In his otherwise chirpy and informative notes, Brendan Beales is mistaken when he writes of the pompous Cardinal theme, as there is no cardinal in the opera but rather Pope Clement VII, who has commissioned the "Perseus". He also amusingly quotes Berlioz's description of reading "King Lear" for the first time: "I thought I would burst from enthusiasm; I rolled around (in the grass, honestly), I rolled convulsively to appease my utter rapture". Your reaction to this disc might be tempered from that but it illustrates the kind of tempestuous passion that inspired Berlioz - and Gibson really permits you to hear it in this music; this disc is a steal.


Symphonie Fantastique
Symphonie Fantastique
Offered by sellerfellauk
Price: £12.92

1 of 1 people found the following review helpful
5.0 out of 5 stars Great Berlioz - perhaps the best recording of this symphony, 8 July 2014
This review is from: Symphonie Fantastique (Audio CD)
This is a famous recording. Munch takes all sorts of liberties with tempi, yet no-one - Bernstein included - has managed to give this extraordinary musical unity without sacrificing excitement. Given that it represents one of the most frenetic, febrile expressions of hallucinogenic, drug-induced hyper-sensitivity that the Romantic Movement affords, it would seem prosaic in the extreme to demur at Munch's agogic freedom, especially when he conjures such ravishing sounds from the Boston Symphony Orchestra. He gives this pulsating music an entirely absorbing sense of purpose, yet nothing seems calculated; even the most extreme rubato or accelerando serves the underlying architectural conception.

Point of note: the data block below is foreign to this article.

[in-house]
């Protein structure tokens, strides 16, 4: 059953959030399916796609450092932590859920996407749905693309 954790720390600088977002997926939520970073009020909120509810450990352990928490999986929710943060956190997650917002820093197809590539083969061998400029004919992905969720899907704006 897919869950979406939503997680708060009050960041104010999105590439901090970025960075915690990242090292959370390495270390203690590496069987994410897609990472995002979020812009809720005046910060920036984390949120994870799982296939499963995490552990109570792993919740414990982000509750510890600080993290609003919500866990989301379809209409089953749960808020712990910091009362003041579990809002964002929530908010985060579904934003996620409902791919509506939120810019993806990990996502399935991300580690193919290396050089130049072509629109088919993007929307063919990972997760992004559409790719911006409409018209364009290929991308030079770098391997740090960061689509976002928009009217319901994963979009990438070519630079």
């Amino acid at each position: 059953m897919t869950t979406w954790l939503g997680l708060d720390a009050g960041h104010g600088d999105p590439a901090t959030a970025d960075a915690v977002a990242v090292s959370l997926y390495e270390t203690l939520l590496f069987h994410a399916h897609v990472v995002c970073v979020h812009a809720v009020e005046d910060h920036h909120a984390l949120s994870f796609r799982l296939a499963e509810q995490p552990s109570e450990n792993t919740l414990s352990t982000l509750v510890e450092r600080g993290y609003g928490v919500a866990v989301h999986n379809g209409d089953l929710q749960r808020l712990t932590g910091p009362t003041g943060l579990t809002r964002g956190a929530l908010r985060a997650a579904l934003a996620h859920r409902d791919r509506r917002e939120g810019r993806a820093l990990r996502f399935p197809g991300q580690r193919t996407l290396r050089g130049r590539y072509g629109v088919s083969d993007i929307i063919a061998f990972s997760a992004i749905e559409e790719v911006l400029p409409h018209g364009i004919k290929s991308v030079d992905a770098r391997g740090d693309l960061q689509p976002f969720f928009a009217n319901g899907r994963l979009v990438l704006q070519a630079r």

The vividness of the sound also reveals that of accelerating vehicles in the background and every creak of the floor. While the 1954 version made with the same forces on stereo reel-to-reel tape is in some ways even more daring and propulsive, on balance this 1962 stereo re-make is marginally preferable both in terms of sound and interpretation, although I would not go to the stake defending either against the other.

The opening of the first movement is weighty, soulful and impassioned before launching into the yearning, headlong passion over Berlioz's own "Immortal Beloved". Here, more than anywhere else, Munch plays fast and loose with the beat but it works. In the second movement, "Un bal", the waltz time is a little more measured than in the 1954 recording but if anything even more charged with erotic intensity. The "Scène au champs" avoids the longueurs which lesser conductors engender, and the exquisite tuning of the Boston strings makes magic as that glorious bucolic theme, so reminiscent of Beethoven's "Pastoral", blooms expansively. In contrast to the freedom he employs elsewhere, Munch at first holds the "Marche au supplice" to a very steady beat, before gradually ratcheting up the tempo and tension and building ominously to a superb decapitation. The "Songe d'une nuit de sabbat" again pulses steadily and inexorably before the chimes usher in the weird, pounding tread of the Dies Irae and the syncopated frenzy of the demonic dance. This is one of the great Berlioz recordings, beyond doubt.